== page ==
Minneapolis City Council members gave a warm reception to some changes to bicycling and traffic laws that they might ask the Minnesota Legislature to take up.
Most notable of the proposed rule changes would be giving the city more flexibility to lower the 30 mph speed limit on residential streets.
Under current state law, a residential street, by default, has a 30 mph speed limit. Parkways are allowed a 25 mph limit and, if a city opts to place speed signs on residential streets, it can lower the speed limit to 25 miles per hour — which can get costly when lots of streets get them.
Council Member Cam Gordon (Ward 2) said he wants even more flexibility, and mentioned that he’d support dropping the limit to 20 mph or even 15 mph in some circumstances.
“New York City has done this where they create 20 mph neighborhood zones, so maybe there’d be a zone where we could do that,” Gordon said. “Or maybe there could be a bike boulevard model that we did so that we had certain streets where [there would be] limited car use.”
In a meeting Oct. 18, the City Council’s Committee of the Whole discussed the speed limit item as well as several other potential rule changes meant to make streets safer for bicycles and pedestrians.
The city doesn’t have the power to change many traffic rules, but the list could support reforms at the state Legislature.
The list, according to Bicycle and Pedestrian Coordinator Shaun Murphy, is the result of input from the city’s Public Works Department, Bicycle Advisory Committee and City Council offices.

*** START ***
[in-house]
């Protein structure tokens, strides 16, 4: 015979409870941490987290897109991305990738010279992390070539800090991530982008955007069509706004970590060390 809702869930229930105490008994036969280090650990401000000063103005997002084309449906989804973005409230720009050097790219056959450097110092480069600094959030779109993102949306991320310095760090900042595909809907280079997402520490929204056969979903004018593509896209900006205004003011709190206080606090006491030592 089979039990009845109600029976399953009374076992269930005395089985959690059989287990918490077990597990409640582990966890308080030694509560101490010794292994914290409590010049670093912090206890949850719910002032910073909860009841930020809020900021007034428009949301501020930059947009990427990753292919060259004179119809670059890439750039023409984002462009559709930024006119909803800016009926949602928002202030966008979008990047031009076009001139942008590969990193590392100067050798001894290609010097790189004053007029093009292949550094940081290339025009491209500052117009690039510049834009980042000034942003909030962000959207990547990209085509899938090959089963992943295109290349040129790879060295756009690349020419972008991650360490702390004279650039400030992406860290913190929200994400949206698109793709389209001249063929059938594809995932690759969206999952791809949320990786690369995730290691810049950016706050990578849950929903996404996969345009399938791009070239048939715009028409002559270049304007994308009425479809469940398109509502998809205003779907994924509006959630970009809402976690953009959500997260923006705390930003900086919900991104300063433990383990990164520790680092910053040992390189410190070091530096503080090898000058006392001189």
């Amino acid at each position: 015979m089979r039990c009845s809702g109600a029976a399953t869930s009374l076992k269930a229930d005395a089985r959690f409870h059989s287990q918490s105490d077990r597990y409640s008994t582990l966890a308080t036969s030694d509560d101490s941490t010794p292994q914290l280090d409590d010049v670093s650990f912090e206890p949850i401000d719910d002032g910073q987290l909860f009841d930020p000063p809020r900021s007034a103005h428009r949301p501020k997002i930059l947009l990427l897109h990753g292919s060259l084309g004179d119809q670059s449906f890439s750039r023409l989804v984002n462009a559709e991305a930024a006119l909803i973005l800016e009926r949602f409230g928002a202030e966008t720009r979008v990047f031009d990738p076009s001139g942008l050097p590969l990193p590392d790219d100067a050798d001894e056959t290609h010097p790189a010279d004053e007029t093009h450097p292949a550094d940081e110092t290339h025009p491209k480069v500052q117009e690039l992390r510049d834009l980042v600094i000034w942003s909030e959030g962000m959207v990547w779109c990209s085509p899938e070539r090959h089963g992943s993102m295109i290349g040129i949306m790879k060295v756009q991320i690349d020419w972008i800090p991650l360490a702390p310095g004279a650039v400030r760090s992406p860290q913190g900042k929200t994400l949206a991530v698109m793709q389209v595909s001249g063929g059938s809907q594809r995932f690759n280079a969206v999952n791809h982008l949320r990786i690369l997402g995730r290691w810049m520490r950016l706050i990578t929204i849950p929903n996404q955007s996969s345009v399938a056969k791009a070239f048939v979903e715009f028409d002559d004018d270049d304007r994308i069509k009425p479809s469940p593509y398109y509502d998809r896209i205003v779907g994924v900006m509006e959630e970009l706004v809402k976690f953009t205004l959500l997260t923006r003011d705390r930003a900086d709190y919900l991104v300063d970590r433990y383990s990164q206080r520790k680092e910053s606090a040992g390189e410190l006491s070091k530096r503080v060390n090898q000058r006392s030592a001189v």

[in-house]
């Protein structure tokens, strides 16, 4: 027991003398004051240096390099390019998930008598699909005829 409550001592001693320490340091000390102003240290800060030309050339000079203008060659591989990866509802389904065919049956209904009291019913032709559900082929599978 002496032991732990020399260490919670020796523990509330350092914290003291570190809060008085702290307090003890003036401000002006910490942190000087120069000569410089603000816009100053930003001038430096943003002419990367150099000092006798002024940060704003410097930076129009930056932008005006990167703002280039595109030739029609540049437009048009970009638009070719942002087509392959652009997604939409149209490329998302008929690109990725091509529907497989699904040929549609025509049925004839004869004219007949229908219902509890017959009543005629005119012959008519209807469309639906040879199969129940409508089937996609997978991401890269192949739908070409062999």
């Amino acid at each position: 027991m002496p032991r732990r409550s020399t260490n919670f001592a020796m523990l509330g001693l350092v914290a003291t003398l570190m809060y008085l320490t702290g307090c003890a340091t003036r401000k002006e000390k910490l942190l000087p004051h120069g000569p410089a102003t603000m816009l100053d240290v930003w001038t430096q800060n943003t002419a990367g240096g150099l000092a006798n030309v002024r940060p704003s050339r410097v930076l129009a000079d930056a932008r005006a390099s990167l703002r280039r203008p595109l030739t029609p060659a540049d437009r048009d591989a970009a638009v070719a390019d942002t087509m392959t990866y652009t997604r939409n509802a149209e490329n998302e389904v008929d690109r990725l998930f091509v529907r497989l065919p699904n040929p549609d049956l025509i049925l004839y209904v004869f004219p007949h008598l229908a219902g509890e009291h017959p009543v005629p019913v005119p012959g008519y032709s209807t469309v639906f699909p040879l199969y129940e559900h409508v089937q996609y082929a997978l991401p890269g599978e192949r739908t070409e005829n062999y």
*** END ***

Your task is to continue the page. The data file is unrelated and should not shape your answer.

Current state law is fuzzy regarding who should yield between a bicyclist in a bike lane and a vehicle traveling the same direction that wants to turn across a bike lane, Murphy said. Clarifying in state law that the driver must yield would match the law with the Minnesota Driver’s Manual, Murphy said.
The list asks for more state resources for bicycling and requests the state to conduct a study of the economic impact
Most council members showed support for the changes, but they didn’t vote on the seven items that could be added to its 2013 legislative agenda for the Capitol.
City may close river harbor early in effort to reduce barge traffic
The city of Minneapolis is considering closing the Upper Harbor Terminal and reducing barge traffic in Minneapolis as early as next spring in an effort to prevent the spread of Asian carp and open up the North Minneapolis land to redevelopment.
Closing the terminal early would cost the city between $2.1 million and $3.7 million. The sooner the closure, the more expensive, according to a staff report.
The Upper Harbor Terminal receives fertilizer, coal, steel and twine from downriver. The site operator, River Services Inc., would have to eliminate all 13 employees at the site, said President Tim Pribil.
Mayor R.T. Rybak said the 43-acre site presents a unique redevelopment opportunity to connect North Minneapolis with the river.
“[To] anybody who says we are moving to fast on this, I say we’re a decade too slow,” Rybak said. “Barging is not a long-term industry in this city.”
Pribil said the declining barge traffic coming into Minneapolis is partially due to a stipulation in the city’s contract with RSI that allows the city to terminate the contract with a six-month warning. Because of that, RSI has had difficulty getting contracts because companies are unsure of the long-term future of the site.
The city’s staff report says the closing of the terminal would help stop the spread of Asian carp. Many see the St. Anthony Falls Lock and Dam as the last resort to keeping the carp out of northern Minnesota fisheries. The city has asked the U.S. Congress to shut the lock down, but a bill to do so hasn’t moved forward.
The Upper Harbor Terminal is responsible for only a fraction of lock usage at St. Anthony Falls. The lock is also used by Aggregate Industries for gravel transportation and by Northern Metal. The lock is also heavily used by recreational boaters.
Pribil estimated that the lock is only opened about 60 times per year for materials coming to the Upper Harbor Terminal.